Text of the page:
Promoting from within: Leidos UK’s AiB partnership propels graduate apprentices
The pace of technological change today is so fast that businesses struggle to keep up — and do professionals too.
Letting students earn their degree while working on real IT solutions adds new tech talent to the workforce while ensuring that their skills are up to date.
Leidos has partnered with Scottish universities such as the University of Strathclyde and the University of Glasgow to develop work-based learning degree programmes, known as Graduate Apprenticeships, in tech fields like software development and cybersecurity.
Early signs of promise
A large contingent of these early career participants work with Leidos in its partnership with Accountant in Bankruptcy (AiB) in Scotland, which is engaged in a five-year programme to modernise its systems for handling debt online.
AiB's IT modernisation strategy is a comprehensive ambition to meet societal needs by making insolvency processes simpler and more efficient.
“We've been working with AiB since 2007," explained Colin Jack, software development team lead at Leidos. “In that time, we've built a number of case management systems, statutory registers and public facing websites, which are used by Scottish government staff and external stakeholders, such as money advisers, insolvency practitioners, and creditors to process debt relief and debt management for the people of Scotland.”
“Now, 99% of their cases are applied for online instead of on paper. This helps them to be more efficient and makes their products easier to access for the public, and easier to manage for them and for their outside partners, such as debt advisors and creditors.”
“There are 18 people involved in the team and all but three joined as either a graduate or apprentice — including me. There's been a heavy focus on internal growth and training each other and learning from each other."
“The system that we're developing at the moment is the Debt Arrangement Scheme for when someone is in financial difficulty. They can go online and input details of their income and expenditure each month which is submitted to their creditors along with an offer of a reduced payment — this helps them repay their debts while avoiding insolvency," says Jack.
A fruitful collaboration
Lewis Stevenson started in a modern apprenticeship programme with Leidos, but switched into Strathclyde's graduate software development scheme when it launched this year.
“Leidos seemed like a really professional company with a good atmosphere. I wanted to work on customer projects with real professionals. I felt that would help my career significantly — and it has because it's taught me a lot more than college alone," he says.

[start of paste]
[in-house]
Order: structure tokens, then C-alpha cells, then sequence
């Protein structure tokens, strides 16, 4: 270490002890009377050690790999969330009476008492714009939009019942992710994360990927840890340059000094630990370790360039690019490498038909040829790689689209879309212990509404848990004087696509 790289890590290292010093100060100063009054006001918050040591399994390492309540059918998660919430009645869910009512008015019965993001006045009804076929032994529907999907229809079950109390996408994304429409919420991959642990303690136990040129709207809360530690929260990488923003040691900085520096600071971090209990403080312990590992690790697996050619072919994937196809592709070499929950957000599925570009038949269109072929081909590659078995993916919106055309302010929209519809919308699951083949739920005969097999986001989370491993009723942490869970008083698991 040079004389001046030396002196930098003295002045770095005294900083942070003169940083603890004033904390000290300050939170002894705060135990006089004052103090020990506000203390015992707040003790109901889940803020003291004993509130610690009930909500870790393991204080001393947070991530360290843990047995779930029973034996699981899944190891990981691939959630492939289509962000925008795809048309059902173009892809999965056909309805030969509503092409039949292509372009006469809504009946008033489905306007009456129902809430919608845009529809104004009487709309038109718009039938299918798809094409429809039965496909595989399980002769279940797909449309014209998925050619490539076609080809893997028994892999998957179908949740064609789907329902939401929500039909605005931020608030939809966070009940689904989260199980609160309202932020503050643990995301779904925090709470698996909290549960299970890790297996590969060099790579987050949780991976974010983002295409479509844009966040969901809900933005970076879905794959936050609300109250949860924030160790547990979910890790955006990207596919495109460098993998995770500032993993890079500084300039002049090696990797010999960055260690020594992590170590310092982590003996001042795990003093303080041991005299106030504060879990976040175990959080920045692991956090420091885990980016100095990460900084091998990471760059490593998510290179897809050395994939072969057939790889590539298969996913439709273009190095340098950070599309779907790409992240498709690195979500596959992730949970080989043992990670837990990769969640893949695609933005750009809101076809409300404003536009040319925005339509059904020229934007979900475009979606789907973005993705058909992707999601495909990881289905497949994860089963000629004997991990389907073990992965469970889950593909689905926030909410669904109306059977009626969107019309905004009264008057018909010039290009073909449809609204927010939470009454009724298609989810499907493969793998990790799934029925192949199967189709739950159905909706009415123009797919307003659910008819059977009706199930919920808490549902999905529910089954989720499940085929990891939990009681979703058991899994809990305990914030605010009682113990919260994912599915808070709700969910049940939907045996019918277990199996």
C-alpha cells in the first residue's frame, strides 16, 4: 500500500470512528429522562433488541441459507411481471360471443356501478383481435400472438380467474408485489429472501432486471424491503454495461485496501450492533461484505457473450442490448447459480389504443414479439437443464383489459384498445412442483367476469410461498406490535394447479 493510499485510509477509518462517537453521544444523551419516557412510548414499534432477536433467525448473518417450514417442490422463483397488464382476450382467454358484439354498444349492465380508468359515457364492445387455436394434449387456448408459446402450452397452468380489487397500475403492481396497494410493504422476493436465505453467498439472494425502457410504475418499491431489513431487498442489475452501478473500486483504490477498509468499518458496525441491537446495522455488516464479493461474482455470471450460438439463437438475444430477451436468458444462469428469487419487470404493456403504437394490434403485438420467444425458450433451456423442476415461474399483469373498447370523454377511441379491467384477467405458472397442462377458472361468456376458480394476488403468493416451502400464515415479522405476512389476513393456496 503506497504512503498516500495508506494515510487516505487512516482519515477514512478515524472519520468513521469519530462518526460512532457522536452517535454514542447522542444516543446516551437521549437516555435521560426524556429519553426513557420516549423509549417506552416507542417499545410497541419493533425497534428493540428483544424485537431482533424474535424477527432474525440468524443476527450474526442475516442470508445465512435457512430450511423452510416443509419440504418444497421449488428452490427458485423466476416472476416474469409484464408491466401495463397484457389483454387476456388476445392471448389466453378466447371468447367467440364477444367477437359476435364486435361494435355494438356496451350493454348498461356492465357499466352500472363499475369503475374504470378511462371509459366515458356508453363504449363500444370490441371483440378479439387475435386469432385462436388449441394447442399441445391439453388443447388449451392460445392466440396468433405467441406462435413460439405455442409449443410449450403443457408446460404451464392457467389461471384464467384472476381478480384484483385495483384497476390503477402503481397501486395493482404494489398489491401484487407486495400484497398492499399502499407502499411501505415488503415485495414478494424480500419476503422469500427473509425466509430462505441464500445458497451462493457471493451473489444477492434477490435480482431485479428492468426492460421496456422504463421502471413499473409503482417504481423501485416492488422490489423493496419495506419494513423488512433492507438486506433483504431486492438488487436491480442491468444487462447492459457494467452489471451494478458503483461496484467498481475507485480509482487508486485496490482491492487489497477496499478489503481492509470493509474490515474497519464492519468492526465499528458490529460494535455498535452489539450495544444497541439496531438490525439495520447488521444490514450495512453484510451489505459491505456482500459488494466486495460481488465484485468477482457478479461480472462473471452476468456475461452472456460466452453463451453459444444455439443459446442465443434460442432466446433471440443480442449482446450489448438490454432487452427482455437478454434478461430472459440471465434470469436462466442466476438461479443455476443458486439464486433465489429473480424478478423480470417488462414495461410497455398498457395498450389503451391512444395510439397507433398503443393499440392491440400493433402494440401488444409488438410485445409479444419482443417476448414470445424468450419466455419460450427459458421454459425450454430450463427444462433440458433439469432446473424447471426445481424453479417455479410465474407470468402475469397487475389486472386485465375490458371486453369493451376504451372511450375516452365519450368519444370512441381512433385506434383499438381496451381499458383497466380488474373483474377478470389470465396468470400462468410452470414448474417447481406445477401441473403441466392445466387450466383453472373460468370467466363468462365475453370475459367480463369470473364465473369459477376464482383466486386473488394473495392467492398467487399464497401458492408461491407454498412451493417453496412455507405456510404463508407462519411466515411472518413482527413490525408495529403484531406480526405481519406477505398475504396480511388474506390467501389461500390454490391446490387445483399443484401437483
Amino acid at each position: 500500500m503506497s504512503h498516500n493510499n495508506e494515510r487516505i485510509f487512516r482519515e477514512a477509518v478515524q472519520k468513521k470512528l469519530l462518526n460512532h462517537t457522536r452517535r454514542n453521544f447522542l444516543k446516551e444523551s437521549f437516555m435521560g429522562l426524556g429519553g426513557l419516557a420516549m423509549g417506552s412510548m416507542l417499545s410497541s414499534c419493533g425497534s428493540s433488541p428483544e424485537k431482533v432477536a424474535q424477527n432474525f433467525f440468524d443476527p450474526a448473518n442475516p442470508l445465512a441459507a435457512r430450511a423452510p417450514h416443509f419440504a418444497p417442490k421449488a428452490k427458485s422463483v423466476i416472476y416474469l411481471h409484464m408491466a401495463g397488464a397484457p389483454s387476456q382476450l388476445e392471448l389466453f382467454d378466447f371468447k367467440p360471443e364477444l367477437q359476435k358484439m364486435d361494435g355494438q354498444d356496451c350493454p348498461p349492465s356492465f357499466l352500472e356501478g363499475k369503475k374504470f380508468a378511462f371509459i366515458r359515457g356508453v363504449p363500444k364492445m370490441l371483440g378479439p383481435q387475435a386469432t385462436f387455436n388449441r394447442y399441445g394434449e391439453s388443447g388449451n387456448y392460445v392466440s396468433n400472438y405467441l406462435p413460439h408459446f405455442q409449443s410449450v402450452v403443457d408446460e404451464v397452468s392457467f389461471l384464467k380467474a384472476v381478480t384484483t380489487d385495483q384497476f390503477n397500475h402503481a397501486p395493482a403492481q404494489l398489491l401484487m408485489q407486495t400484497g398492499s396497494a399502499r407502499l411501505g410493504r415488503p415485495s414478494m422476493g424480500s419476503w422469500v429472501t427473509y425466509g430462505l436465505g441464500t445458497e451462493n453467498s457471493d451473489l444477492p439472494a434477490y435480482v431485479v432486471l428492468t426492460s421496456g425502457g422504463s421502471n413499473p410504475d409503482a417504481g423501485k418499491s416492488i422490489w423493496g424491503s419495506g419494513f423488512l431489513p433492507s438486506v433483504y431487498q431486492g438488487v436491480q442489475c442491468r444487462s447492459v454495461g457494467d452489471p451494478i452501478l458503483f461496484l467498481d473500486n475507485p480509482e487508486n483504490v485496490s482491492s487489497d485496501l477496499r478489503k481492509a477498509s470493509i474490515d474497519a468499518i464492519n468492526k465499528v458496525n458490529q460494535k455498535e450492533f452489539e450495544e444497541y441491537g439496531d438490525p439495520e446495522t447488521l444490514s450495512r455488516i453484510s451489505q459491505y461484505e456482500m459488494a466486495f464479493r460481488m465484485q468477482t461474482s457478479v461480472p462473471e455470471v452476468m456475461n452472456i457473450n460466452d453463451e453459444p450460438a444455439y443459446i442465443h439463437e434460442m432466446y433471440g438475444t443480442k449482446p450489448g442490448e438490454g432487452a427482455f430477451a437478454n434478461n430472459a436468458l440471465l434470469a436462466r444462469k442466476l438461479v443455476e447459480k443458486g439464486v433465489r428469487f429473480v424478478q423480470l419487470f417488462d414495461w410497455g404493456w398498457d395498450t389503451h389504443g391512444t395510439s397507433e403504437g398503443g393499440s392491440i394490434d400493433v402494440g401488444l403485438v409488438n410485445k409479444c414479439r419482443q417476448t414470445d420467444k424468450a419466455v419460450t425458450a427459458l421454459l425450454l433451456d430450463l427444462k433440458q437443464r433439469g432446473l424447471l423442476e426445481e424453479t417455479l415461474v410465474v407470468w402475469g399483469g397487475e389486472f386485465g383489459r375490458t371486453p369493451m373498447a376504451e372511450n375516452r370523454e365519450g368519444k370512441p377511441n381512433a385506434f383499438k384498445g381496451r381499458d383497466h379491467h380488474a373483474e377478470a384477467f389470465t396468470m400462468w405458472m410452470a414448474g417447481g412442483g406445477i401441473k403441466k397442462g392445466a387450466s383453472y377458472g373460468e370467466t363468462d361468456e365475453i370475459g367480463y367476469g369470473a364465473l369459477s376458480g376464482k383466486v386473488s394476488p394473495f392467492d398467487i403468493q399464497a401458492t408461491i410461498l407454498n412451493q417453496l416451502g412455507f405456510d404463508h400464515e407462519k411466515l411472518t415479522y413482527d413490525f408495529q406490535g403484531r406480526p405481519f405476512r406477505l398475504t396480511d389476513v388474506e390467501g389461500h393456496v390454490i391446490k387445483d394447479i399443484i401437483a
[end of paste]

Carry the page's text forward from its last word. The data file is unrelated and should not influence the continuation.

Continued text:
Stevenson has built up invaluable experience while working with AiB, not just directly for his degree, but also in growing the skills needed for any job.
“The AiB projects are fantastic. We have a close relationship with the customer, they like the products we're putting out and we work together well. You obviously need technical skills and programming, but there are also the skills of working in teams and making presentations and understanding the terminology and practices that can't really be taught in a classroom," he says.
For AiB, what the apprentices may lack in experience, they more than make up for in energy and enthusiasm.
“The apprentices' contribution to AiB's modernisation strategy has been invaluable," says Brian Kennedy, Head of Efficiencies & Technology. “We're building a team from the ground up, with people who know our systems and are hugely invested in our projects."
“The team is really engaged and passionate about their work," says Jack. “They're always asking questions and we're all learning from each other. When a junior asks a question, it makes me really think about the way we do things.”
“And all the apprentices come from different backgrounds — some come from school, some come from college, some from changing careers," he adds.
The apprentices are keen to continue their work with Leidos and AiB.
“I don't have any intention of moving away from Leidos," says Stevenson. “Leidos has a relaxed atmosphere and the support you need to succeed on the scheme. Even before you've finished the apprenticeship, you're not just seen as an apprentice, you are given new opportunities and responsibilities."
Leidos and AiB get an engaged and energised workforce that may well stick around for years to come. And the universities have the opportunity to feed back into the structure of their courses.
“If the apprentice wants to work on a project that we and the university are interested in, we can work on it together. For example, one of our apprentices recently made a mobile app to recognise sign language as part of his university project and that was of interest to us and to the university," says Jack.
Meanwhile, the Graduate Apprentices get to complete their studies with four years of highly valuable work experience and no student debt, a compelling outcome for anyone hoping to pursue a career in IT.
“Most of the people I've spoken to who went to university and are now working at Leidos say they wish they'd done the graduate scheme," says Stevenson.